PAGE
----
Thursday, 28 February 2013

Fortress of Ephemera by Eric Chrstopherson

This is the fourth book by Eric Christopherson and whilst on the surface it seems worlds apart from the others, insanity soon rears up.

The story is set 100 years ago and for this, the language seems a bit strange at first.  A few times I needed to click to see the meaning of a word - the kindle certainly comes into it's own for this.

At the heart of this story is a claustrophobic chase within the confines of Noah Langley's old mansion.  Miles Trenowyth is his attorney and together with some other characters they are all trapped within the mansion and the decades of hoarding.

I was certainly on the edge of my seat with this one.  I read most of the book in one session.  If this was a film, it would certainly be low budget with one location, few characters and mostly in the dark.

Another amazing story from Eric Christpherson.

Wednesday, 27 February 2013

Indie Scene Magazine Issue 1

There's a new magazine in town and it's the best.  Well it has me and my bunnies in it, so must be fab.

Check it out.  There's 54 pages to read, so set aside some time and enjoy:

Tuesday, 26 February 2013

Interrogating Alex Roddie

On the eve of his first book signing, I interrogate Alex Roddie when he's not up a mountain.

How do you strike the balance between writing something you want to write and writing something that people want to read, in terms of the compromises you make, if any?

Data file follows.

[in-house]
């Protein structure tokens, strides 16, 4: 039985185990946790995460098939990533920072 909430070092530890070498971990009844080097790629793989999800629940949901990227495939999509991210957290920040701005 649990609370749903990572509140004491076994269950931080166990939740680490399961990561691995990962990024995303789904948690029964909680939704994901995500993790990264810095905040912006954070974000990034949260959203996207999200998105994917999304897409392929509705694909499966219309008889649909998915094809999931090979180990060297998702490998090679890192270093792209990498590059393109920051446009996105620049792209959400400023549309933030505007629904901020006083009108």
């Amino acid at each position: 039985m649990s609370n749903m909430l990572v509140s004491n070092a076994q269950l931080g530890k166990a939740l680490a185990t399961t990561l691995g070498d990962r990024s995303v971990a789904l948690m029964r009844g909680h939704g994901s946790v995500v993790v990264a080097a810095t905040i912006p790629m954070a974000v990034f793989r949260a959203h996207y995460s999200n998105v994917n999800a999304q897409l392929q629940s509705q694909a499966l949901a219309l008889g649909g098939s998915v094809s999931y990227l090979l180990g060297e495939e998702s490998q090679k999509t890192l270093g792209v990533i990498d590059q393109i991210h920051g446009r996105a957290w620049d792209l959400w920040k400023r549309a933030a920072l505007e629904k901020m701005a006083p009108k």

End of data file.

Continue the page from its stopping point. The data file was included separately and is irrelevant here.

I used to struggle with this, but now I tend to write more for myself, because I know that my passion will shine through and make a better story. I don't believe in changing my ideas too much to make them more commercial. Let's face it, fiction based on mountain history isn't the most mainstream of subjects--but it has found a small passionate following.

What excites, attracts or appeals to you about the genre(s) you write in.

The history of mountaineering is my oxygen. To me, mountains are poetry, music, challenge, heartbreaking beauty, danger and romance all wrapped up into one perfect package. The history of mankind's exploration of the Alps is one of the most amazing tales ever told. Climbing is a wonderful metaphor for human experience and the human condition, and it's not just for climbers either--the stories and legends that keep me awake at night can be appreciated by all.

Do you have a box, drawer, folder etc where you keep thoughts and ideas for future stories? Such as names you have come across, bits of dialogue, ideas, characters - even if you have no idea when you might use them? 

I record everything. Pictures I find online go into Pinterest (which I think is a great writer's tool) and everything else goes into Evernote or Pocket. When travelling, I keep extremely detailed notebooks filled with notes about everything I see and do.